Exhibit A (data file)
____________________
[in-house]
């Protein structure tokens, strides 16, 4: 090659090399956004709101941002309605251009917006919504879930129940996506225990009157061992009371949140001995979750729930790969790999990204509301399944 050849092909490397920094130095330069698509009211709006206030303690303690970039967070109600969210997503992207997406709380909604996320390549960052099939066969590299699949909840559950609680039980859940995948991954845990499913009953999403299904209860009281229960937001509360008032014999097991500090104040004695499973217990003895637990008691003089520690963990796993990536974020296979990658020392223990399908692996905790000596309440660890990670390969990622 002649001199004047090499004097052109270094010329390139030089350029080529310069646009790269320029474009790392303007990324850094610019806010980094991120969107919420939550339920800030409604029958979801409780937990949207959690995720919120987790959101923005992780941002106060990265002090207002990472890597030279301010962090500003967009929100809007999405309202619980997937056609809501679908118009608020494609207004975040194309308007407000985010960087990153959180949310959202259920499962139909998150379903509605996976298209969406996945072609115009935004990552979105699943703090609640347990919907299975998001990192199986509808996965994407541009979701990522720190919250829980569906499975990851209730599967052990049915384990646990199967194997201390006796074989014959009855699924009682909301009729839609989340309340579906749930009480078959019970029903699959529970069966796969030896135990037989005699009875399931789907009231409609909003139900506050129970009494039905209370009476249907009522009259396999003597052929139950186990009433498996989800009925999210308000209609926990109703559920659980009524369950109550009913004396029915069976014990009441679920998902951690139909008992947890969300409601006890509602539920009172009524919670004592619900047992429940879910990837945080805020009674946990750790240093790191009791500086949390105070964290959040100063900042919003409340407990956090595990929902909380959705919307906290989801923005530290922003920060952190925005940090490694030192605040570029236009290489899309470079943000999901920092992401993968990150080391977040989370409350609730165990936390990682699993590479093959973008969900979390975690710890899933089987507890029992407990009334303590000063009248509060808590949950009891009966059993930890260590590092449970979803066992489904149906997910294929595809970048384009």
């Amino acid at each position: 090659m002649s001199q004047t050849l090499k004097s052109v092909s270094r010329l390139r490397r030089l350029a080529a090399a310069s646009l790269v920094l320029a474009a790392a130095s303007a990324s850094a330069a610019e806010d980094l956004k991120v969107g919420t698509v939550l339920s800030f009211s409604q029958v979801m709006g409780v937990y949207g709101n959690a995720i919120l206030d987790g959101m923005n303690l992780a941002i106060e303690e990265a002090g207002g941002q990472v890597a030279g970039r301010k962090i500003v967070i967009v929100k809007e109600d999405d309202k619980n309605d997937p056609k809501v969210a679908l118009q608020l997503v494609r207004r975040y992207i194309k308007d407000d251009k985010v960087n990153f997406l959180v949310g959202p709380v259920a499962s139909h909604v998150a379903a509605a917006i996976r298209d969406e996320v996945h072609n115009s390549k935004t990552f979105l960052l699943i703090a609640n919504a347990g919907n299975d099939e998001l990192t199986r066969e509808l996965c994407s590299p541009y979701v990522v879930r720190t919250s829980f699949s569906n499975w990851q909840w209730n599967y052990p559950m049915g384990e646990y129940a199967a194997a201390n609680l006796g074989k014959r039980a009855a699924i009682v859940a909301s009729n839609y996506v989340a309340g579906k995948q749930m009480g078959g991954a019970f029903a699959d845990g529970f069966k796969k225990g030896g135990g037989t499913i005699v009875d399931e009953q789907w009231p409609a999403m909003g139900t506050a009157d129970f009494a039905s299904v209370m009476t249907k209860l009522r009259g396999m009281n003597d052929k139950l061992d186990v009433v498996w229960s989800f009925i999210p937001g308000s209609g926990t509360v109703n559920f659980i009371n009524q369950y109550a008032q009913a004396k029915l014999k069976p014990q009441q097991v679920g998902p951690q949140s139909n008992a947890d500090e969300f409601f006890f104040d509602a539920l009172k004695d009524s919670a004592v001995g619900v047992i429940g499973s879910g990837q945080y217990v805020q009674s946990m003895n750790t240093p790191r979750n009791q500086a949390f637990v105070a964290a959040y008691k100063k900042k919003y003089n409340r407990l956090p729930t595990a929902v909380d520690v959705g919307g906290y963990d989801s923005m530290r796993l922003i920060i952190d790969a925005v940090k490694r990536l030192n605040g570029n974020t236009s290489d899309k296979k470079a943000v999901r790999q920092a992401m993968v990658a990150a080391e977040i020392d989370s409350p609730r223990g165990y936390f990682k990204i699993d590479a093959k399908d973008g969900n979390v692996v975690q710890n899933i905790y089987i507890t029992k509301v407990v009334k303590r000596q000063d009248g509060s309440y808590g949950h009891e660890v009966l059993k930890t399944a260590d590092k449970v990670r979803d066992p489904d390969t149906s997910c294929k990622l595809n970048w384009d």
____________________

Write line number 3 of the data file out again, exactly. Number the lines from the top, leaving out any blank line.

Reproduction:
């Amino acid at each position: 090659m002649s001199q004047t050849l090499k004097s052109v092909s270094r010329l390139r490397r030089l350029a080529a090399a310069s646009l790269v920094l320029a474009a790392a130095s303007a990324s850094a330069a610019e806010d980094l956004k991120v969107g919420t698509v939550l339920s800030f009211s409604q029958v979801m709006g409780v937990y949207g709101n959690a995720i919120l206030d987790g959101m923005n303690l992780a941002i106060e303690e990265a002090g207002g941002q990472v890597a030279g970039r301010k962090i500003v967070i967009v929100k809007e109600d999405d309202k619980n309605d997937p056609k809501v969210a679908l118009q608020l997503v494609r207004r975040y992207i194309k308007d407000d251009k985010v960087n990153f997406l959180v949310g959202p709380v259920a499962s139909h909604v998150a379903a509605a917006i996976r298209d969406e996320v996945h072609n115009s390549k935004t990552f979105l960052l699943i703090a609640n919504a347990g919907n299975d099939e998001l990192t199986r066969e509808l996965c994407s590299p541009y979701v990522v879930r720190t919250s829980f699949s569906n499975w990851q909840w209730n599967y052990p559950m049915g384990e646990y129940a199967a194997a201390n609680l006796g074989k014959r039980a009855a699924i009682v859940a909301s009729n839609y996506v989340a309340g579906k995948q749930m009480g078959g991954a019970f029903a699959d845990g529970f069966k796969k225990g030896g135990g037989t499913i005699v009875d399931e009953q789907w009231p409609a999403m909003g139900t506050a009157d129970f009494a039905s299904v209370m009476t249907k209860l009522r009259g396999m009281n003597d052929k139950l061992d186990v009433v498996w229960s989800f009925i999210p937001g308000s209609g926990t509360v109703n559920f659980i009371n009524q369950y109550a008032q009913a004396k029915l014999k069976p014990q009441q097991v679920g998902p951690q949140s139909n008992a947890d500090e969300f409601f006890f104040d509602a539920l009172k004695d009524s919670a004592v001995g619900v047992i429940g499973s879910g990837q945080y217990v805020q009674s946990m003895n750790t240093p790191r979750n009791q500086a949390f637990v105070a964290a959040y008691k100063k900042k919003y003089n409340r407990l956090p729930t595990a929902v909380d520690v959705g919307g906290y963990d989801s923005m530290r796993l922003i920060i952190d790969a925005v940090k490694r990536l030192n605040g570029n974020t236009s290489d899309k296979k470079a943000v999901r790999q920092a992401m993968v990658a990150a080391e977040i020392d989370s409350p609730r223990g165990y936390f990682k990204i699993d590479a093959k399908d973008g969900n979390v692996v975690q710890n899933i905790y089987i507890t029992k509301v407990v009334k303590r000596q000063d009248g509060s309440y808590g949950h009891e660890v009966l059993k930890t399944a260590d590092k449970v990670r979803d066992p489904d390969t149906s997910c294929k990622l595809n970048w384009d």